Strategic Experimentation with Humped Bandits
Abstract: Models of learning and experimentation based on two-armed Poisson bandits addressed several important aspects related to strategic and motivational learning, but they are not suitable to study effects that accumulate over time.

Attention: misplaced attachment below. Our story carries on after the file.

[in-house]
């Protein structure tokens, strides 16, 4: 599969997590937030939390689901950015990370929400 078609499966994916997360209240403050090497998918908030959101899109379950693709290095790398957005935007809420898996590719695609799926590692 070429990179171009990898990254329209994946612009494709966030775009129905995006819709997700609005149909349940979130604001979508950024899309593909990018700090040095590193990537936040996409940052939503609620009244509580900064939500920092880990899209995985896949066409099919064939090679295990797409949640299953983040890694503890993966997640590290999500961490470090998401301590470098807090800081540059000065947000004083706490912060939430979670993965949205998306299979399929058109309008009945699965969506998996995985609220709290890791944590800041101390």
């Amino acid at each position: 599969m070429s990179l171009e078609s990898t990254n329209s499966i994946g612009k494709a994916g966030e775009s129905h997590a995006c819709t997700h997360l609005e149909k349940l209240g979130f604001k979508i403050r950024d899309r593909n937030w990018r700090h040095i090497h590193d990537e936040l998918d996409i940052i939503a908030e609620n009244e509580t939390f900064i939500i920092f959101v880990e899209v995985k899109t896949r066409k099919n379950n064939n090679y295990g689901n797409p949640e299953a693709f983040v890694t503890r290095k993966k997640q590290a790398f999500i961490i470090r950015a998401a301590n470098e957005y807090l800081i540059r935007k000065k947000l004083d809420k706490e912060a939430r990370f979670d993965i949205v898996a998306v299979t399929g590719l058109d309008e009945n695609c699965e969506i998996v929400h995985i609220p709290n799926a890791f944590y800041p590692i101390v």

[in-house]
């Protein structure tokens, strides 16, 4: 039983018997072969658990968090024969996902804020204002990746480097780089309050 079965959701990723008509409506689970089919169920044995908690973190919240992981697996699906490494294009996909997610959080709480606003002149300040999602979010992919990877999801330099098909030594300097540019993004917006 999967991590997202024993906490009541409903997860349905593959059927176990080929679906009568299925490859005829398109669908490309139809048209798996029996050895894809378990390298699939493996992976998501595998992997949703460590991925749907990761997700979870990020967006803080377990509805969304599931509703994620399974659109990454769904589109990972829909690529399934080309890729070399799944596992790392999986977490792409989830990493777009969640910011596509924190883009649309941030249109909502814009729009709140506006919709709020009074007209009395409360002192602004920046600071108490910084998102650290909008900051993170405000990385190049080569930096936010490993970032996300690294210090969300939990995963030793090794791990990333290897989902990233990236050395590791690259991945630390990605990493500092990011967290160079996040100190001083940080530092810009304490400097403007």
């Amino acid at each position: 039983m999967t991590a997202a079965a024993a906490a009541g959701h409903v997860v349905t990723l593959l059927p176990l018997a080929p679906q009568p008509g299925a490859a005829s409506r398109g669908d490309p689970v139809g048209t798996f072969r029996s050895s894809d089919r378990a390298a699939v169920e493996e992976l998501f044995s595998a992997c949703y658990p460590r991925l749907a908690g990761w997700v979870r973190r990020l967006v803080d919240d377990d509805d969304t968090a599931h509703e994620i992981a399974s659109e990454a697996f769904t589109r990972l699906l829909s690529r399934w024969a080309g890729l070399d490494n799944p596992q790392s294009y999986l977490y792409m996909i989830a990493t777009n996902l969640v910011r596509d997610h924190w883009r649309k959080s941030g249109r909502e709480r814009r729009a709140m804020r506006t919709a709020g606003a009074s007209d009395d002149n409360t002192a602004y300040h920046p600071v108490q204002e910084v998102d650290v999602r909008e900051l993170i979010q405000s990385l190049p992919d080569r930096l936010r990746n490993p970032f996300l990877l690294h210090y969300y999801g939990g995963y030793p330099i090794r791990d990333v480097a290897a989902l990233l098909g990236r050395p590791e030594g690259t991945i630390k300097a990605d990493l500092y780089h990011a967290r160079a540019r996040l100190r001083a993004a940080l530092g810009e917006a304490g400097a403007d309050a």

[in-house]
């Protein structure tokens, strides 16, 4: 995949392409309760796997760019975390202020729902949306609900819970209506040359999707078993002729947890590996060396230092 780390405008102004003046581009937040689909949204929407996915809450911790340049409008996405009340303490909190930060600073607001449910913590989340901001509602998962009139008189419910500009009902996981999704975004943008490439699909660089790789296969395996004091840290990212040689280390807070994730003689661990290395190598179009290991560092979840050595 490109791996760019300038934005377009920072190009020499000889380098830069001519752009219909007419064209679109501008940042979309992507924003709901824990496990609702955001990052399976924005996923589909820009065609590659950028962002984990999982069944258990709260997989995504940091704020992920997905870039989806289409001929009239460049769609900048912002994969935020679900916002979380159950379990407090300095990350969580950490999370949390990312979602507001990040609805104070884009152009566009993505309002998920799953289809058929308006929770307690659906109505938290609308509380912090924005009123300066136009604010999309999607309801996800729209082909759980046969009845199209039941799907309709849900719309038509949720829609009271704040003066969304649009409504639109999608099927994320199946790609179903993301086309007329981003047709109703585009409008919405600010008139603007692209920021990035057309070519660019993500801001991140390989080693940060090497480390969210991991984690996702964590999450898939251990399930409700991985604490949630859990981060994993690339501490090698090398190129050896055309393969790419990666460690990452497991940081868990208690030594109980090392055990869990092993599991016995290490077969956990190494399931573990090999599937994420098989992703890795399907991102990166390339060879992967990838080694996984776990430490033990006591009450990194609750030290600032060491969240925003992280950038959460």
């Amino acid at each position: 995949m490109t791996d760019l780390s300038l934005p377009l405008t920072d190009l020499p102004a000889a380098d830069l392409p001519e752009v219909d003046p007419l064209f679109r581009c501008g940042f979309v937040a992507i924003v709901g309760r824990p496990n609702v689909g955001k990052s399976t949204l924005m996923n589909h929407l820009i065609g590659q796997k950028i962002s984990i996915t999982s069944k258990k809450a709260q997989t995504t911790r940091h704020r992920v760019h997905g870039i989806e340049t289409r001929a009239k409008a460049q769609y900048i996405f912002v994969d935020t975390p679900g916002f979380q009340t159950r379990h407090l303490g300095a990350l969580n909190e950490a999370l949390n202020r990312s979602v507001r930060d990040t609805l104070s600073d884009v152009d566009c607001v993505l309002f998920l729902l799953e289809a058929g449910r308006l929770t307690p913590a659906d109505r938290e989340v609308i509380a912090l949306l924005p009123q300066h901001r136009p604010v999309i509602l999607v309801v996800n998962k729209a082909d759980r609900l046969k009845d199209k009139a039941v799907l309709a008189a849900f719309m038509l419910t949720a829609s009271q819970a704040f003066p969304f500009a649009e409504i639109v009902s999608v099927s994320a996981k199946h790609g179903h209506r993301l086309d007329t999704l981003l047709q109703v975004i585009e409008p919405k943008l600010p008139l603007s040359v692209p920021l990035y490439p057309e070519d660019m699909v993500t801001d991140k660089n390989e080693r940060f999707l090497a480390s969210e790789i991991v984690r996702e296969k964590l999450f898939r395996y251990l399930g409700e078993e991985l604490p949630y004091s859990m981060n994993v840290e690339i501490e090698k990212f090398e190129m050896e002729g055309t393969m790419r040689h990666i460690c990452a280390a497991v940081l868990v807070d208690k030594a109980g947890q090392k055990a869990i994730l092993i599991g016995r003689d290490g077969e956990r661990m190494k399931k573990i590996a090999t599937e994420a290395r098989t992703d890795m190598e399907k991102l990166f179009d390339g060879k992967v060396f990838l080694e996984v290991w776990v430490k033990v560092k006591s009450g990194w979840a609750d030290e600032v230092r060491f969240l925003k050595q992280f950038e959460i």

We propose a new class of models of strategic experimentation which are almost as tractable as exponential models, but incorporate such realistic features as dependence of the expected rate of news arrival on the time elapsed since the start of an experiment. We show that, in these models, the experiment is stopped before news is realized whenever the rate of arrival of news reaches a critical level. This leads to longer experimentation times for experiments with possible breakthroughs than for equivalent experiments with failures. We show that, in experimentation models with multiple players, either no player stops before the first failure is observed, or all players stop simultaneously before the first failure. We also demonstrate a crowding out effect in models with profitable breakthroughs.